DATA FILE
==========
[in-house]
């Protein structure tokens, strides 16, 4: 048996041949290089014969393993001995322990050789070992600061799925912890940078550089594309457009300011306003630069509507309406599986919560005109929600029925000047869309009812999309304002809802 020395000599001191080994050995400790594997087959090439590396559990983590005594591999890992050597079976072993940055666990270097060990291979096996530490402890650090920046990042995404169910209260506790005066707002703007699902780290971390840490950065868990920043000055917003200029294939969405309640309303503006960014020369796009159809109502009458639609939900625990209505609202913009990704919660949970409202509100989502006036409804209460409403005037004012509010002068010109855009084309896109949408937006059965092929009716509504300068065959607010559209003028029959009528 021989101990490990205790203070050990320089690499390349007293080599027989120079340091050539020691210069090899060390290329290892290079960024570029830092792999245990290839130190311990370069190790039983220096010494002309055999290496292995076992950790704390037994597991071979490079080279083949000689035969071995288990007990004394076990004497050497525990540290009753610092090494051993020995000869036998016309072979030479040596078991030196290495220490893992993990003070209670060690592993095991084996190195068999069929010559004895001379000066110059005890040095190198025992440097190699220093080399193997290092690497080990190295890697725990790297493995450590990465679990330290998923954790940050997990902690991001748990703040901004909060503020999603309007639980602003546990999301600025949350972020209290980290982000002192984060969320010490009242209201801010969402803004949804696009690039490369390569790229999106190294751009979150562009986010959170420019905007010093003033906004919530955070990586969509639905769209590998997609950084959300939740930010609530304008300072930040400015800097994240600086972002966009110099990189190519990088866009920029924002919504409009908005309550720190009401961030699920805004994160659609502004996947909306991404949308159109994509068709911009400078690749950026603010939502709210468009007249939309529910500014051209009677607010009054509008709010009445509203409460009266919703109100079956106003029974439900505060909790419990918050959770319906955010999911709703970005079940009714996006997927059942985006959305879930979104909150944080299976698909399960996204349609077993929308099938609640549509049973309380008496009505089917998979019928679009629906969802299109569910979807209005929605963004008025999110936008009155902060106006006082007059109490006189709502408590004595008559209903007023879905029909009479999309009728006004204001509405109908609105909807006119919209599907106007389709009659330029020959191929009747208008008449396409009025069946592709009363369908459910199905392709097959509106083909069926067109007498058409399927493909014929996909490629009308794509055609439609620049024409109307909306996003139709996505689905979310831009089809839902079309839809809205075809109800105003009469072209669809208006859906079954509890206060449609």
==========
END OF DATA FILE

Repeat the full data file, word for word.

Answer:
[in-house]
């Protein structure tokens, strides 16, 4: 048996041949290089014969393993001995322990050789070992600061799925912890940078550089594309457009300011306003630069509507309406599986919560005109929600029925000047869309009812999309304002809802 020395000599001191080994050995400790594997087959090439590396559990983590005594591999890992050597079976072993940055666990270097060990291979096996530490402890650090920046990042995404169910209260506790005066707002703007699902780290971390840490950065868990920043000055917003200029294939969405309640309303503006960014020369796009159809109502009458639609939900625990209505609202913009990704919660949970409202509100989502006036409804209460409403005037004012509010002068010109855009084309896109949408937006059965092929009716509504300068065959607010559209003028029959009528 021989101990490990205790203070050990320089690499390349007293080599027989120079340091050539020691210069090899060390290329290892290079960024570029830092792999245990290839130190311990370069190790039983220096010494002309055999290496292995076992950790704390037994597991071979490079080279083949000689035969071995288990007990004394076990004497050497525990540290009753610092090494051993020995000869036998016309072979030479040596078991030196290495220490893992993990003070209670060690592993095991084996190195068999069929010559004895001379000066110059005890040095190198025992440097190699220093080399193997290092690497080990190295890697725990790297493995450590990465679990330290998923954790940050997990902690991001748990703040901004909060503020999603309007639980602003546990999301600025949350972020209290980290982000002192984060969320010490009242209201801010969402803004949804696009690039490369390569790229999106190294751009979150562009986010959170420019905007010093003033906004919530955070990586969509639905769209590998997609950084959300939740930010609530304008300072930040400015800097994240600086972002966009110099990189190519990088866009920029924002919504409009908005309550720190009401961030699920805004994160659609502004996947909306991404949308159109994509068709911009400078690749950026603010939502709210468009007249939309529910500014051209009677607010009054509008709010009445509203409460009266919703109100079956106003029974439900505060909790419990918050959770319906955010999911709703970005079940009714996006997927059942985006959305879930979104909150944080299976698909399960996204349609077993929308099938609640549509049973309380008496009505089917998979019928679009629906969802299109569910979807209005929605963004008025999110936008009155902060106006006082007059109490006189709502408590004595008559209903007023879905029909009479999309009728006004204001509405109908609105909807006119919209599907106007389709009659330029020959191929009747208008008449396409009025069946592709009363369908459910199905392709097959509106083909069926067109007498058409399927493909014929996909490629009308794509055609439609620049024409109307909306996003139709996505689905979310831009089809839902079309839809809205075809109800105003009469072209669809208006859906079954509890206060449609």